Capturing the World
The discovery of Vivian Maier’s photographs is a sensation and a stroke of luck for the world of photography, and at the same time a fascinating and complex story brimming with surprises and mysteries. It begins with the artist herself: She was a nanny, who worked for decades looking after the children of various families in New York and Chicago, but who spent the last years of her life alone and in very modest circumstances. It only emerged after her death that, similar to the famous character Mary Poppins, she was not only a very unconventional, humorous and slightly eccentric nanny, but also blessed with an exceptional talent – in her case with a photographic ability that was rare, not only for an amateur.
The discovery of Vivian Maier’s estate is also the story of John Maloof, a young real-estate agent and amateur historian from Chicago. At an auction in 2007, he acquired some crates that had been left in storage, in which he hoped to find some historic photographs of the city of Chicago. To his surprise, he instead came across thousands of mainly undeveloped negatives, a photographic treasure, undiscovered, unpublished, unexplored. This led to an extensive examination of the past that kept John Maloof occupied over the following years and still does today. He began to sift through the material to find out more about this person who had taken such fantastic photographs and then left them to their fate in a warehouse. He wanted to bring his discovery to the public eye. But that was not so easy: Owners of other negatives soon came forward, relatives were found and copyright issues had to be settled. A legal dispute ensued.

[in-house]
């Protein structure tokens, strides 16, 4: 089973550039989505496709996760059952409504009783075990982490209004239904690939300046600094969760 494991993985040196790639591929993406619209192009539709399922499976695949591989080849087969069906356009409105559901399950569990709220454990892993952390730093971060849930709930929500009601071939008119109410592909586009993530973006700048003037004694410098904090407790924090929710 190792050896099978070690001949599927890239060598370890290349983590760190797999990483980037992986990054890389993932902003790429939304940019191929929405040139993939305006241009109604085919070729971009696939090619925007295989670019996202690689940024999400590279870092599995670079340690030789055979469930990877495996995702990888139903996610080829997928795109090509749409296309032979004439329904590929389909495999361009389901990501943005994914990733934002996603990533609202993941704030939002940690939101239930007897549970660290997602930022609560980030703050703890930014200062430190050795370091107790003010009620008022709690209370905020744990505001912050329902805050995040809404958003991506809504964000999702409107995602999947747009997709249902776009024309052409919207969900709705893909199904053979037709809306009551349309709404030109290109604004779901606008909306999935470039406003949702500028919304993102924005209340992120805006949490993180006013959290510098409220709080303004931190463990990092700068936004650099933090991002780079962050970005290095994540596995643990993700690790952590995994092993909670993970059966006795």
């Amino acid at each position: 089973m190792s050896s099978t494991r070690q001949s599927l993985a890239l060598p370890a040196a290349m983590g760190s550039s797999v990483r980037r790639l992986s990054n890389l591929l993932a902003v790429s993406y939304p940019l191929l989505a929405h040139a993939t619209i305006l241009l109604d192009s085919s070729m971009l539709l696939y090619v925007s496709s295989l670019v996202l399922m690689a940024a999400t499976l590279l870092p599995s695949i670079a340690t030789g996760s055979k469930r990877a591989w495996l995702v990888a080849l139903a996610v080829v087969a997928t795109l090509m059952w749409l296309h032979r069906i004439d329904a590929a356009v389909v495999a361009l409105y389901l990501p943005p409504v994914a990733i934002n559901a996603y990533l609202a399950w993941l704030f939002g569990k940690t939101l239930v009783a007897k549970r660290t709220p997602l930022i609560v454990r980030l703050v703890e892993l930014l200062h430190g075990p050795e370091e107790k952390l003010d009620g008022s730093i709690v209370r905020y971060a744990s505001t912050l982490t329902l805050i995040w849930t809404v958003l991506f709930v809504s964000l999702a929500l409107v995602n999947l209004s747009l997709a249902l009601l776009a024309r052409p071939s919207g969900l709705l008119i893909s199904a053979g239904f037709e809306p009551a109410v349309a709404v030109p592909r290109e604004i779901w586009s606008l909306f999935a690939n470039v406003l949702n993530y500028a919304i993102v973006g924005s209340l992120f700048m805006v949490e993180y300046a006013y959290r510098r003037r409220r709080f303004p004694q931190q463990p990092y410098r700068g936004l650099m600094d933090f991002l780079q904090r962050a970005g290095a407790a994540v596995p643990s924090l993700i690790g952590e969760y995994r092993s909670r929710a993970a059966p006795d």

Vivian Maier’s story is above all one of a brilliant body of photographic work with perceptive and succinct images that attest to their creator’s exceptional observational talent. They impressively reflect urban life on the streets of New York and Chicago in the second half of the 20th century. With an open, inquisitive mind and a keen sense of composition, Vivian Maier focused her camera on the motifs she found on her forages through town. These were mainly people from all cultural and social backgrounds living their everyday lives. And, time and time again, children. The visual language of her pictures is clear and direct. Vivian Maier gives us a sense of her protagonists’ physical presence without infringing on their privacy. This is also true for the many self-portraits she took over the years. The fact that she never showed anybody her photographs suggests that she was happy just to capture the world with her camera. Maybe it also helped her to understand it. As a result, through these anonymous individuals, Vivian Maier’s work also reveals much about the photographer herself.
born in the Bronx, New York, USA, but spends most of her youth with her mother in France
begins taking photographs in France
returns to New York City and works as a nanny and care-giver, taking photographs in her spare time
dies in Chicago;
her work is only discovered posthumously